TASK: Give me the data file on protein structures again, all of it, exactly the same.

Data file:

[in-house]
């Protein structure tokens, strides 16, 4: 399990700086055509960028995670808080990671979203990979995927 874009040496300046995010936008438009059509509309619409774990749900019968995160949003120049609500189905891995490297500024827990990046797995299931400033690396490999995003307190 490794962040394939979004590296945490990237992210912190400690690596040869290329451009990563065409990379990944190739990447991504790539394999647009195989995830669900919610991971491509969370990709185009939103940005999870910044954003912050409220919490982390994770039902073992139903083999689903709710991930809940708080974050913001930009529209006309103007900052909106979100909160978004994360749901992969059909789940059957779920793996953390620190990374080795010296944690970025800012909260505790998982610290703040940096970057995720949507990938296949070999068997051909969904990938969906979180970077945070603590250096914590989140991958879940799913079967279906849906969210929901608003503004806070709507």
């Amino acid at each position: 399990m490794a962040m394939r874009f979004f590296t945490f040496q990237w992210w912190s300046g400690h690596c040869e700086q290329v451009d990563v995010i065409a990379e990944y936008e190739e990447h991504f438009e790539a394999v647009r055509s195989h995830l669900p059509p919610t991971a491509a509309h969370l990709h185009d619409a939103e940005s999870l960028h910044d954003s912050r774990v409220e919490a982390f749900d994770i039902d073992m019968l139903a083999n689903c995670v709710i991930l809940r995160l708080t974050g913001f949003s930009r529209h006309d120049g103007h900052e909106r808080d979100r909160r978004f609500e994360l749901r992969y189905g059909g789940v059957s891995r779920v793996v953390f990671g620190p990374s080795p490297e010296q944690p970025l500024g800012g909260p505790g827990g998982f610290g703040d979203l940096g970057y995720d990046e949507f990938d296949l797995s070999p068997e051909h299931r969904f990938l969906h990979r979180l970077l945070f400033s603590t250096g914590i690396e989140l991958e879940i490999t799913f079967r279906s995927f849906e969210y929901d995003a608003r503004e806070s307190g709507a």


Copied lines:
[in-house]
């Protein structure tokens, strides 16, 4: 399990700086055509960028995670808080990671979203990979995927 874009040496300046995010936008438009059509509309619409774990749900019968995160949003120049609500189905891995490297500024827990990046797995299931400033690396490999995003307190 490794962040394939979004590296945490990237992210912190400690690596040869290329451009990563065409990379990944190739990447991504790539394999647009195989995830669900919610991971491509969370990709185009939103940005999870910044954003912050409220919490982390994770039902073992139903083999689903709710991930809940708080974050913001930009529209006309103007900052909106979100909160978004994360749901992969059909789940059957779920793996953390620190990374080795010296944690970025800012909260505790998982610290703040940096970057995720949507990938296949070999068997051909969904990938969906979180970077945070603590250096914590989140991958879940799913079967279906849906969210929901608003503004806070709507």
């Amino acid at each position: 399990m490794a962040m394939r874009f979004f590296t945490f040496q990237w992210w912190s300046g400690h690596c040869e700086q290329v451009d990563v995010i065409a990379e990944y936008e190739e990447h991504f438009e790539a394999v647009r055509s195989h995830l669900p059509p919610t991971a491509a509309h969370l990709h185009d619409a939103e940005s999870l960028h910044d954003s912050r774990v409220e919490a982390f749900d994770i039902d073992m019968l139903a083999n689903c995670v709710i991930l809940r995160l708080t974050g913001f949003s930009r529209h006309d120049g103007h900052e909106r808080d979100r909160r978004f609500e994360l749901r992969y189905g059909g789940v059957s891995r779920v793996v953390f990671g620190p990374s080795p490297e010296q944690p970025l500024g800012g909260p505790g827990g998982f610290g703040d979203l940096g970057y995720d990046e949507f990938d296949l797995s070999p068997e051909h299931r969904f990938l969906h990979r979180l970077l945070f400033s603590t250096g914590i690396e989140l991958e879940i490999t799913f079967r279906s995927f849906e969210y929901d995003a608003r503004e806070s307190g709507a």